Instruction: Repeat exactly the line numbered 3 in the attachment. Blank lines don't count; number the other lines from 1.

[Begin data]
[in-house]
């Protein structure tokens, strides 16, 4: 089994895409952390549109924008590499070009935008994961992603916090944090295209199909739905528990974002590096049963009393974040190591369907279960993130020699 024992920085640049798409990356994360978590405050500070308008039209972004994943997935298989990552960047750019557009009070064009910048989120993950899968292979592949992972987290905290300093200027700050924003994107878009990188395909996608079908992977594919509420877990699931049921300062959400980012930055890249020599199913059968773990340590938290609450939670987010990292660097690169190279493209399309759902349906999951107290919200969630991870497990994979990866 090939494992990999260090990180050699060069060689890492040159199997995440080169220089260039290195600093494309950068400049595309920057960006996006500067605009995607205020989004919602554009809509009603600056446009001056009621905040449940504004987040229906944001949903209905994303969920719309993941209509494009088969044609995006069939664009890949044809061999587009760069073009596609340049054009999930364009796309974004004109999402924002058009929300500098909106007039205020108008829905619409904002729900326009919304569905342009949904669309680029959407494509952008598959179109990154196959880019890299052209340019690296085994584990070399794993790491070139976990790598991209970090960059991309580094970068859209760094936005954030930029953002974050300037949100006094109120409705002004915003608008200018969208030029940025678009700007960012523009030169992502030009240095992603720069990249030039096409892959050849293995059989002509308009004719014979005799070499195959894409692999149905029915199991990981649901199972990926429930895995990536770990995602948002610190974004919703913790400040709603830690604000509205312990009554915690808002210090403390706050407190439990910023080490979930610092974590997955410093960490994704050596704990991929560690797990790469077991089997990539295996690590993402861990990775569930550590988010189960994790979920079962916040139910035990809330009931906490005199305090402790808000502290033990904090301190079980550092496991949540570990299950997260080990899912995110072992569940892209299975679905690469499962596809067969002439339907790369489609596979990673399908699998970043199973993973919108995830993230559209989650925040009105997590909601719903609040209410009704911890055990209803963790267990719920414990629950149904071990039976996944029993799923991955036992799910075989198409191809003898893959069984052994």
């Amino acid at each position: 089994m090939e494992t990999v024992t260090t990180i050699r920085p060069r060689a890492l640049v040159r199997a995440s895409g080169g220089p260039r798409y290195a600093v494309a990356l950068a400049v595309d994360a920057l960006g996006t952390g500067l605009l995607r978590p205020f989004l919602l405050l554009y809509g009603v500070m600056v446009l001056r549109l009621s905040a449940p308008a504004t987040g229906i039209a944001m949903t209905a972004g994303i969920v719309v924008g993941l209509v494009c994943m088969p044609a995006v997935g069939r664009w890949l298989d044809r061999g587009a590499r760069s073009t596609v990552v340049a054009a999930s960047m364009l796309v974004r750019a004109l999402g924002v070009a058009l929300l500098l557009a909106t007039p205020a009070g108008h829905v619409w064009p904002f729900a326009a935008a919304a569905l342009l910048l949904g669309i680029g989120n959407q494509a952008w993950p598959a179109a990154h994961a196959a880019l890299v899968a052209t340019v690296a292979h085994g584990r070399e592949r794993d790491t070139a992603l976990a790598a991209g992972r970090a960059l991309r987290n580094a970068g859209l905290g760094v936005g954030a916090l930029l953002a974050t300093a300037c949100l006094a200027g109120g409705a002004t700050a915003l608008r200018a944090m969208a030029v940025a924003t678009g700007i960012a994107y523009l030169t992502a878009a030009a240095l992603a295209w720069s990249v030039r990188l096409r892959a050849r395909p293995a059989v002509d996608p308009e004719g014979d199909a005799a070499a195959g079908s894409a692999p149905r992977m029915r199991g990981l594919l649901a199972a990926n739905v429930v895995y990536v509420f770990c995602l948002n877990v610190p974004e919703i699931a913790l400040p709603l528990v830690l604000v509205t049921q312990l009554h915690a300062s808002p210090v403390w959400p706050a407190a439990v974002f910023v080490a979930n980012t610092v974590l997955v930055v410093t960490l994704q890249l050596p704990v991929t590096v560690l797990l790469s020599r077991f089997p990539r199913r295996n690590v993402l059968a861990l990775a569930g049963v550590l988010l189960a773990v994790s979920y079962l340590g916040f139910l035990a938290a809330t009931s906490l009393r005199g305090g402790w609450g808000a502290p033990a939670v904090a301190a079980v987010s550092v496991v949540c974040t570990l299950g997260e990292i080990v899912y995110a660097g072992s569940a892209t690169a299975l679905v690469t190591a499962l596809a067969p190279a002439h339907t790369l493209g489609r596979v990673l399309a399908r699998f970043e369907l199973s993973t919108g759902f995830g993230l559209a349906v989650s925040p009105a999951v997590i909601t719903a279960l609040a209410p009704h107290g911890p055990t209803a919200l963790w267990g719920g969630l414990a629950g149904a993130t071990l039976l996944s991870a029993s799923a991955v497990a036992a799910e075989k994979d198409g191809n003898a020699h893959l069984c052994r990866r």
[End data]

């Amino acid at each position: 089994m090939e494992t990999v024992t260090t990180i050699r920085p060069r060689a890492l640049v040159r199997a995440s895409g080169g220089p260039r798409y290195a600093v494309a990356l950068a400049v595309d994360a920057l960006g996006t952390g500067l605009l995607r978590p205020f989004l919602l405050l554009y809509g009603v500070m600056v446009l001056r549109l009621s905040a449940p308008a504004t987040g229906i039209a944001m949903t209905a972004g994303i969920v719309v924008g993941l209509v494009c994943m088969p044609a995006v997935g069939r664009w890949l298989d044809r061999g587009a590499r760069s073009t596609v990552v340049a054009a999930s960047m364009l796309v974004r750019a004109l999402g924002v070009a058009l929300l500098l557009a909106t007039p205020a009070g108008h829905v619409w064009p904002f729900a326009a935008a919304a569905l342009l910048l949904g669309i680029g989120n959407q494509a952008w993950p598959a179109a990154h994961a196959a880019l890299v899968a052209t340019v690296a292979h085994g584990r070399e592949r794993d790491t070139a992603l976990a790598a991209g992972r970090a960059l991309r987290n580094a970068g859209l905290g760094v936005g954030a916090l930029l953002a974050t300093a300037c949100l006094a200027g109120g409705a002004t700050a915003l608008r200018a944090m969208a030029v940025a924003t678009g700007i960012a994107y523009l030169t992502a878009a030009a240095l992603a295209w720069s990249v030039r990188l096409r892959a050849r395909p293995a059989v002509d996608p308009e004719g014979d199909a005799a070499a195959g079908s894409a692999p149905r992977m029915r199991g990981l594919l649901a199972a990926n739905v429930v895995y990536v509420f770990c995602l948002n877990v610190p974004e919703i699931a913790l400040p709603l528990v830690l604000v509205t049921q312990l009554h915690a300062s808002p210090v403390w959400p706050a407190a439990v974002f910023v080490a979930n980012t610092v974590l997955v930055v410093t960490l994704q890249l050596p704990v991929t590096v560690l797990l790469s020599r077991f089997p990539r199913r295996n690590v993402l059968a861990l990775a569930g049963v550590l988010l189960a773990v994790s979920y079962l340590g916040f139910l035990a938290a809330t009931s906490l009393r005199g305090g402790w609450g808000a502290p033990a939670v904090a301190a079980v987010s550092v496991v949540c974040t570990l299950g997260e990292i080990v899912y995110a660097g072992s569940a892209t690169a299975l679905v690469t190591a499962l596809a067969p190279a002439h339907t790369l493209g489609r596979v990673l399309a399908r699998f970043e369907l199973s993973t919108g759902f995830g993230l559209a349906v989650s925040p009105a999951v997590i909601t719903a279960l609040a209410p009704h107290g911890p055990t209803a919200l963790w267990g719920g969630l414990a629950g149904a993130t071990l039976l996944s991870a029993s799923a991955v497990a036992a799910e075989k994979d198409g191809n003898a020699h893959l069984c052994r990866r």